Women who stand for great periods of time, for instance on the job, are more likely to develop varicosities. However, too sedentary of a lifestyle can also contribute to varicosities. A woman needs a good balance of movement and rest to prevent varicosities. Diet certainly plays a role in hemorrhoids as fiber-rich, nutritious diets prevent the kind of constipation and straining that can lead to hemorrhoids. Diet may play a role in preventing varicose veins in the legs as well. There are a number of vitamins, phytochemicals and trace nutrients that are important for venous integrity, including Vitamin C, bioflavonoids, and Rutin. Finally, the act of pushing a baby out of you vagina can cause hemorrhoids to develop in a woman who has thus far not suffered from hemorrhoids.
Herbs for Varicosities
There are a variety of herbs used to treat varicosities. Some are taken internally, other treatments are topical. Herbs may be astringents (tannin rich herbs used to tone lax tissues), blood movers intended to normalize circulation or nutritive tonics that provide specific nutrition to the vasculature.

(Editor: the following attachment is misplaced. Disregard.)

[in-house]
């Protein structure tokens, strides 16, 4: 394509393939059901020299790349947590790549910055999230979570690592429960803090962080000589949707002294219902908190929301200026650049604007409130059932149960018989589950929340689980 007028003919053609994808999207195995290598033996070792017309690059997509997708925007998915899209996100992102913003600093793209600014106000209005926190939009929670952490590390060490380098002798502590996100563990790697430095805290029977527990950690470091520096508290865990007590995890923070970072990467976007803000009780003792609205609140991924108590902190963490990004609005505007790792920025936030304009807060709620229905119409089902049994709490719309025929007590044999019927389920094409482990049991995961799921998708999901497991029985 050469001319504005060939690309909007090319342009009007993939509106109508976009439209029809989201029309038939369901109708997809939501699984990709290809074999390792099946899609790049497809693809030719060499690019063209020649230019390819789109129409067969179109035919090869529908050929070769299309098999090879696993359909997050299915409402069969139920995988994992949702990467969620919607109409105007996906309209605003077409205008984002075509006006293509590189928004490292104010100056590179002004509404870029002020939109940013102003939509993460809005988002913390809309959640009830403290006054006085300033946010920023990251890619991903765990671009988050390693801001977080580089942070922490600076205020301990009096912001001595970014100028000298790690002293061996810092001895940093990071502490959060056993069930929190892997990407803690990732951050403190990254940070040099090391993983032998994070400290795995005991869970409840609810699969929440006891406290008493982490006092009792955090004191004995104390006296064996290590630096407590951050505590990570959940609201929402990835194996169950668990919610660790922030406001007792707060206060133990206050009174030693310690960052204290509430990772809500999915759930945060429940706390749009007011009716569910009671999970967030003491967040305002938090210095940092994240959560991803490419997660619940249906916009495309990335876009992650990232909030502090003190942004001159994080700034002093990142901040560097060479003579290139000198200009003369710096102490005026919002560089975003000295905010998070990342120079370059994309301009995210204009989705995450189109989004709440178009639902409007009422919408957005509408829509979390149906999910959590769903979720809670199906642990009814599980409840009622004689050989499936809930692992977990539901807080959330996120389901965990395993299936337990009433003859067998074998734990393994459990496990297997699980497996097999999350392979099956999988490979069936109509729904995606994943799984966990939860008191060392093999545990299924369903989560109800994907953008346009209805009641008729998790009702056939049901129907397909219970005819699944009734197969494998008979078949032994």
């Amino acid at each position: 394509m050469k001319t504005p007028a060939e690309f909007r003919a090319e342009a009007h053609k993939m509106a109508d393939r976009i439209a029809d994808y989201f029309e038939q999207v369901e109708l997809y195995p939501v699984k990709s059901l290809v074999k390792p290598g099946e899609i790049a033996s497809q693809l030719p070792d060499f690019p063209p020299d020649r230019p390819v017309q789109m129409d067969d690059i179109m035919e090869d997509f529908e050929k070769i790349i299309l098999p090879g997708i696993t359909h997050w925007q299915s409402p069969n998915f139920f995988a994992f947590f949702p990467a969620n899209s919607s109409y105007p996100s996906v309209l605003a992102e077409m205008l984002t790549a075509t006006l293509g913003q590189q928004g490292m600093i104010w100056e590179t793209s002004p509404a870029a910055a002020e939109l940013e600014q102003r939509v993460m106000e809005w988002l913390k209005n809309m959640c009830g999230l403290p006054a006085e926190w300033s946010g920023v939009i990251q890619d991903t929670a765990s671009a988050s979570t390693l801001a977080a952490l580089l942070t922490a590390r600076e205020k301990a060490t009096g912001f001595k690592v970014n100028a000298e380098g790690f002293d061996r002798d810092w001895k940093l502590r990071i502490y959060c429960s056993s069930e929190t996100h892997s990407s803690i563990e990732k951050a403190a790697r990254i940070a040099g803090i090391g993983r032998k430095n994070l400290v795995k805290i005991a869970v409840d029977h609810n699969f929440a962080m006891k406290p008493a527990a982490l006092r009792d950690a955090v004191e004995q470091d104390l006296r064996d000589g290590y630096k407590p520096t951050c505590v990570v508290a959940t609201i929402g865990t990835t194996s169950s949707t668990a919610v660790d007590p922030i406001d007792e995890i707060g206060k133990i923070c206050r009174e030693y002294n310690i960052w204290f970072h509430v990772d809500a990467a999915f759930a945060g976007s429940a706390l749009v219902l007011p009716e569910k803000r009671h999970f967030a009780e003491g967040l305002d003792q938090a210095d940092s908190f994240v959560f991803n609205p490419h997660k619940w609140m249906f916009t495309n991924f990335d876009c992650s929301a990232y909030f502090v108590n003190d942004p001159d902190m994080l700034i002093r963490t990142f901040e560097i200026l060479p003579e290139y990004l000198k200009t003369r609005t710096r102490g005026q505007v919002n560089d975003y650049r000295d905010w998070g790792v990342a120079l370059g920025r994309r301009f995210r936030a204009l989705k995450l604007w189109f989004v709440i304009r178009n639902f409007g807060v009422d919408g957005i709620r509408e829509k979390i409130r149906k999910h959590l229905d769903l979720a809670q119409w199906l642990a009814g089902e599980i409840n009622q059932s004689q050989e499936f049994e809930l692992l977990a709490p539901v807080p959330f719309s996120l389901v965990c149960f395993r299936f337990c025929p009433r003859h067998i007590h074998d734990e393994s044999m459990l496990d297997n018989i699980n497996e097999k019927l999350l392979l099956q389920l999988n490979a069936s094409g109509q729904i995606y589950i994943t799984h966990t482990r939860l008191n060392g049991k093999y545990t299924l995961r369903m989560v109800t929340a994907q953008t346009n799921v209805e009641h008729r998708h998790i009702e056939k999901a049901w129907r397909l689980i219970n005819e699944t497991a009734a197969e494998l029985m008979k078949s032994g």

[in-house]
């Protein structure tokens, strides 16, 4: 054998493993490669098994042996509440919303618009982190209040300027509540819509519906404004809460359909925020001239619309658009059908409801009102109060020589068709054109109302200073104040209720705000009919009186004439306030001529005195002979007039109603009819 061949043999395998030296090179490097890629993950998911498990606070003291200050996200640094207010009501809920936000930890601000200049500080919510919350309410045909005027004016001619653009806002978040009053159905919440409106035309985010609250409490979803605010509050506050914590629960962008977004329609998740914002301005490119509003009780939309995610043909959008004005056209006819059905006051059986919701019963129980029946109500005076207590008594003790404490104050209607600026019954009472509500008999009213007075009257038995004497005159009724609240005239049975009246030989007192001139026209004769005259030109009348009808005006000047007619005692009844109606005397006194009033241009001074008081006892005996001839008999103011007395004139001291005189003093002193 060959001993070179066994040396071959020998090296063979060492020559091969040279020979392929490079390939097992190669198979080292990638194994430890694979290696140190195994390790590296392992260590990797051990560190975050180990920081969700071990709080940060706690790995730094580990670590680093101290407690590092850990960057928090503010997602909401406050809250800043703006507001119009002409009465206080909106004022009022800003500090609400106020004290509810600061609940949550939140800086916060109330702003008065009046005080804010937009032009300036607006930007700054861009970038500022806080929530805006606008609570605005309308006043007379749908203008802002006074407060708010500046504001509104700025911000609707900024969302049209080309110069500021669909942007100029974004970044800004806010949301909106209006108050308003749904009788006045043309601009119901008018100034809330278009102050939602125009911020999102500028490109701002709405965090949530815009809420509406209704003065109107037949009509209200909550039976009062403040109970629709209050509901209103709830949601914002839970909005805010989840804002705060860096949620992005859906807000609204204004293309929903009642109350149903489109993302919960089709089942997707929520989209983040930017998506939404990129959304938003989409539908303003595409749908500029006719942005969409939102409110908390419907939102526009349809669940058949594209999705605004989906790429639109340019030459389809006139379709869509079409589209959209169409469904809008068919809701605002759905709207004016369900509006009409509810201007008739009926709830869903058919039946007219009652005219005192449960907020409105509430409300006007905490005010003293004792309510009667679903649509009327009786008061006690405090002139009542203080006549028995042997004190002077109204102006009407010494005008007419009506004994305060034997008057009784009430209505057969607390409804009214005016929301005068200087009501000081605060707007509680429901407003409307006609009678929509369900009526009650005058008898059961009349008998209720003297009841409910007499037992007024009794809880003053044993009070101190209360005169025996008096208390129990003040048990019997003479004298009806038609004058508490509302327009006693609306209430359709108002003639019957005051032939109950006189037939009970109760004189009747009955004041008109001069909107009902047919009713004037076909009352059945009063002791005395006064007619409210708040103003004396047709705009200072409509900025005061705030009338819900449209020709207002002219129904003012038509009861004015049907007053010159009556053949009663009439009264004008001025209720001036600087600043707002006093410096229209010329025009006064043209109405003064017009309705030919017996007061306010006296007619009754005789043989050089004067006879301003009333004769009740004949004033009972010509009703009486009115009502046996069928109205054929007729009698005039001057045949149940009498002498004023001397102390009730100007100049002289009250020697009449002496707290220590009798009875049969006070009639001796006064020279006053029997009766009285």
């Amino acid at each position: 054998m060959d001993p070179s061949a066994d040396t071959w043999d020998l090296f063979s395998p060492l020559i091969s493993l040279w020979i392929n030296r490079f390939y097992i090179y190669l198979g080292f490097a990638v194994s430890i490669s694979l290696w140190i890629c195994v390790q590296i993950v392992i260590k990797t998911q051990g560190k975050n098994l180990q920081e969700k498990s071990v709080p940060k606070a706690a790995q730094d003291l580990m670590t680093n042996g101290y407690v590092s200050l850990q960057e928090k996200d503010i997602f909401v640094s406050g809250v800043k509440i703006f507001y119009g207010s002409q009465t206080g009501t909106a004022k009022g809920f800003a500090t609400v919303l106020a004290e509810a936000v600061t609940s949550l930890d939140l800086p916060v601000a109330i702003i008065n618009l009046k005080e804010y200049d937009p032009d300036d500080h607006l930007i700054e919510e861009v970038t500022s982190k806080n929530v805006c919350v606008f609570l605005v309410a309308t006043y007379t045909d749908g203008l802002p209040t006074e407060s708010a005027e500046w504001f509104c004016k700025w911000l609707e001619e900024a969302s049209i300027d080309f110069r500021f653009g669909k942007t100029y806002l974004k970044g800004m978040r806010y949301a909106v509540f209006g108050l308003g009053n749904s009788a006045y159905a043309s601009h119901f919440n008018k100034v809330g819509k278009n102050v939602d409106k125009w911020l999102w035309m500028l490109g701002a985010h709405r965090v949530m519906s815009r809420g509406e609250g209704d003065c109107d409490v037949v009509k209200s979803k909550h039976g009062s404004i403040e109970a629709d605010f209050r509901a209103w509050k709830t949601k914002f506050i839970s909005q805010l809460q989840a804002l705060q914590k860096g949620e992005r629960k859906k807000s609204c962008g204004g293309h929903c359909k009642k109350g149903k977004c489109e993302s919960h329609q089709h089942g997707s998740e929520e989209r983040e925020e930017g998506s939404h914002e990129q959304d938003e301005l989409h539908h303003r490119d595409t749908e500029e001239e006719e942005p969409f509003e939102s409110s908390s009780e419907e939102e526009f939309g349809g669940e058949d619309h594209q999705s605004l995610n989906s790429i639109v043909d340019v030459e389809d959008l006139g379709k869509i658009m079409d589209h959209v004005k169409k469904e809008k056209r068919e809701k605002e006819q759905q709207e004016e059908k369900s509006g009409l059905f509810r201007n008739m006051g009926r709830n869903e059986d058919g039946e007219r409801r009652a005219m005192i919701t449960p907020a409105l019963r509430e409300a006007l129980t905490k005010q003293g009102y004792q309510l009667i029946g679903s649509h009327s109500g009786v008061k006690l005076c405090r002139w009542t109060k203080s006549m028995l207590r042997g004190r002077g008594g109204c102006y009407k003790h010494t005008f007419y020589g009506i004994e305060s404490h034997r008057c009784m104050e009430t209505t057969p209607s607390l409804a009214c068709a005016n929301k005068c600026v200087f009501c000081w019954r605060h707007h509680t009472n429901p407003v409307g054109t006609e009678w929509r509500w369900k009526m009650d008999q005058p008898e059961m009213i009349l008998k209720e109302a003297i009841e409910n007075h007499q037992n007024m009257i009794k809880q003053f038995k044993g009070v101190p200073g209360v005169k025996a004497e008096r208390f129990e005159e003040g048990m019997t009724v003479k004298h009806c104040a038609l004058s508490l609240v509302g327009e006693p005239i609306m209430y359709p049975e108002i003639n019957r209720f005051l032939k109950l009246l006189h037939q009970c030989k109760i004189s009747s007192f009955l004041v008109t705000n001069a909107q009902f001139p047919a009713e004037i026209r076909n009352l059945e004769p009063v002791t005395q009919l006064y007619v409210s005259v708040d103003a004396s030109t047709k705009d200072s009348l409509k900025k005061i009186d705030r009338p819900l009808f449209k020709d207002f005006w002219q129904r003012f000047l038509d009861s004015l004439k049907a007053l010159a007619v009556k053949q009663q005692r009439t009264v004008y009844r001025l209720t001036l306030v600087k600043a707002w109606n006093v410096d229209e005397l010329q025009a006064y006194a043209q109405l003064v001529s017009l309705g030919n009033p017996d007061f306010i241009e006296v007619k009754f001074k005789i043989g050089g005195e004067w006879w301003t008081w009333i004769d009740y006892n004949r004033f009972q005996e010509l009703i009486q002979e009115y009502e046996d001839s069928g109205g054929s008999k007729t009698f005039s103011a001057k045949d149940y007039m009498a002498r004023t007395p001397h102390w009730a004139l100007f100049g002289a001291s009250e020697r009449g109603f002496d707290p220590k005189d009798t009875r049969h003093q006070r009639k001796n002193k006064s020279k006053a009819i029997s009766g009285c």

Yarrow (Achillea milfolium)
Yarrow is an excellent varicosity remedy. Yarrow moves blood very effectively in the body. Yarrow works with near magic effectiveness when there is bleeding from the bowel from hemorrhoids. Bright red bleeding is a specific indication for the use of Yarrow. Yarrow is also a useful herb for the midwife as it is a truly excellent and underutilized herb for hemorrhage.
Safety: Yarrow taken internally is generally considered contraindicated in pregnancy. As a strong blood mover with an affinity to the pelvis it is considered by most herbalists to be risky for use in pregnancy. However, the external use of Yarrow as a salve, ointment, compress or sitz bath for varicosities is certainly safe during pregnancy and afterwards. Internal use of Yarrow is safe for breastfeeding and can be used by the postpartum mom.
**Practitioner Notes: I have used Yarrow in small doses, internally during pregnancy when it was well indicated. I consider Yarrow as an option during pregnancy when used by a skillful practitioner. For those who utilize tongue assessment look for a blue cast on the tongue indicating blood flow imbalance.